Above and beyond
Janet Glendinning, development manager, Intaprop, says that in addition to the hotel’s Building Management System and learning resources, which are provided for building occupants and visitors on a continual display, an initiative from the project which stands out is the inclusion of signage throughout the hotel that encourages the reduction of single-use plastic and paper by providing bodywash, shampoo, conditioner and soap in dispensers and only providing other single-use items upon request; encouraging guests to separate waste into two categories; and the removal of the towel/sheet replacement policy.
“The Radisson Red also honours the importance of a precinct which captures the connectivity of business, life and leisure within a single network; and embraces the intent of a predominantly pedestrian environment,” Glendinning says. “There are eight local amenities within 400m walking distance of Oxford Parks, including a school, day care, gym, bank, restaurant, medical centre, pharmacy and dry cleaners.” It is located within easy access to the Gautrain and Gautrain mass transport facilities, and also encourages the use of bicycles through offering bike racks and a staff shower.
As with many developments, the gestation of a viable commercial scheme undergoes many iterations, twists, and turns often over several years. Fehrsen comments that this development was no different. “Although always conceived as a hotel, the first designs were based on an assumed generic room module which was taken to the market to secure an operator while construction continued on site. Ultimately, when international hospitality group, Radisson were introduced into the mix, with their exciting Red Radisson Brand and the current owners RDC came on board, the desired business synergy was achieved, finance was released, and Intaprop were finally able to push the green light on the construction of the top structure – which presented the challenge of adapting the current floor grid to a narrower building envelope and superstructure,” he says. “In collaboration with PURE, our structural engineers, we were able to successfully absorb and integrate the resulting structural gymnastics, without effecting the overall aesthetics of the building.”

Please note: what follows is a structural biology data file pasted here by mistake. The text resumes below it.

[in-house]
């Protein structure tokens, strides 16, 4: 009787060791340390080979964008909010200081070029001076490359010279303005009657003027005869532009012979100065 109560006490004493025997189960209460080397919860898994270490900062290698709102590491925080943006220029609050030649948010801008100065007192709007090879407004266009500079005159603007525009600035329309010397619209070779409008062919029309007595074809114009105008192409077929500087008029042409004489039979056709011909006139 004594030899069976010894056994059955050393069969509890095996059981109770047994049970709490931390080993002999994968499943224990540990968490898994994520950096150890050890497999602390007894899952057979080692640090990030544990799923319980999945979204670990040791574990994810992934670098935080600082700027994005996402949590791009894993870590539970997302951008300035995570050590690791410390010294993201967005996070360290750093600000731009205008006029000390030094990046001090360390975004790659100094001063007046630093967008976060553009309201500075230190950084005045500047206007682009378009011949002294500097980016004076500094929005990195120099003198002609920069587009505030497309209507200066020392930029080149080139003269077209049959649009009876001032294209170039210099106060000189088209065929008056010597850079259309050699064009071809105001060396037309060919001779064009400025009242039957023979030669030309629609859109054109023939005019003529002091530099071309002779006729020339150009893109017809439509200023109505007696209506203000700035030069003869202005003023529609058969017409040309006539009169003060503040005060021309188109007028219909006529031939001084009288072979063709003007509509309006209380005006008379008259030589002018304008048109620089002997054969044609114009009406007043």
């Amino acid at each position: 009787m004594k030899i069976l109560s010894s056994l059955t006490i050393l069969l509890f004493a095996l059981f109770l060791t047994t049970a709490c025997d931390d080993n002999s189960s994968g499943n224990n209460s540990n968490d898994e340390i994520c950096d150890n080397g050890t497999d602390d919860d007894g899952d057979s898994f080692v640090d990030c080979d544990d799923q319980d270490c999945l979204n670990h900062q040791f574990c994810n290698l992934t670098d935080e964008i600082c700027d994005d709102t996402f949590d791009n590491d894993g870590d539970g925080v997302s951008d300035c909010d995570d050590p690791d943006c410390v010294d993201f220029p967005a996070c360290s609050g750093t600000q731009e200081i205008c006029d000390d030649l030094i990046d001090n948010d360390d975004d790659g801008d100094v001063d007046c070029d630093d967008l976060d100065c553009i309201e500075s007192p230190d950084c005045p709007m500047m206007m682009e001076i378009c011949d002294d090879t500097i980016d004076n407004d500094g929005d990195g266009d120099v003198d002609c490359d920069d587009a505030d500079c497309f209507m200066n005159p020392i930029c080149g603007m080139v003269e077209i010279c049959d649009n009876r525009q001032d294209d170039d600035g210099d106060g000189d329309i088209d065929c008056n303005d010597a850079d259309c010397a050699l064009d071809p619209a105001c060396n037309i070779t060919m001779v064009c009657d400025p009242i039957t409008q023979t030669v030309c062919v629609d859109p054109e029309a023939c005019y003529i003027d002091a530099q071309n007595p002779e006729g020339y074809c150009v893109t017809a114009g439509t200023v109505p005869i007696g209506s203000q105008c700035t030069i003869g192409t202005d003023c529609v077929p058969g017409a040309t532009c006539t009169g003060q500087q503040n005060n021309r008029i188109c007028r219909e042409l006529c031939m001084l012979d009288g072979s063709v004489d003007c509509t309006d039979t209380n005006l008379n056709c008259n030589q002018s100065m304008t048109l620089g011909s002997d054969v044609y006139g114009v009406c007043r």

Fehrsen also commends the Concor construction team and the rest of the professional team for their incredible efforts in continuing unabated through the Covid-19 lockdown that followed shortly after construction on site commenced. “They navigated all the challenges associated with remote working, months of site shut down and then the strict safety measures needed to effect a safe working environment, as industry slowly emerged into a new reality of masks, social distancing and limited numbers on site. Despite these extremely testing circumstances, they were able to adapt their processes without compromising delivery,” he says. “We’re very proud of the product and happy to welcome Radisson RED to our prestigious precinct,” adds Glendinning.
Sadly, the pandemic affected dhk’s Johannesburg studio in a very profound way, with the tragic passing of the lead project architect on the job, Thapelo Letsoalo, due to Covid-19, in the thick of the project. “Despite having to wrestle with the obvious sadness and irreplaceable personal loss of a dear colleague, the studio staff rallied to adjust to the difficult circumstances. The finished building, completed on time and on budget, stands as a fitting tribute to his memory,” concludes Fehren.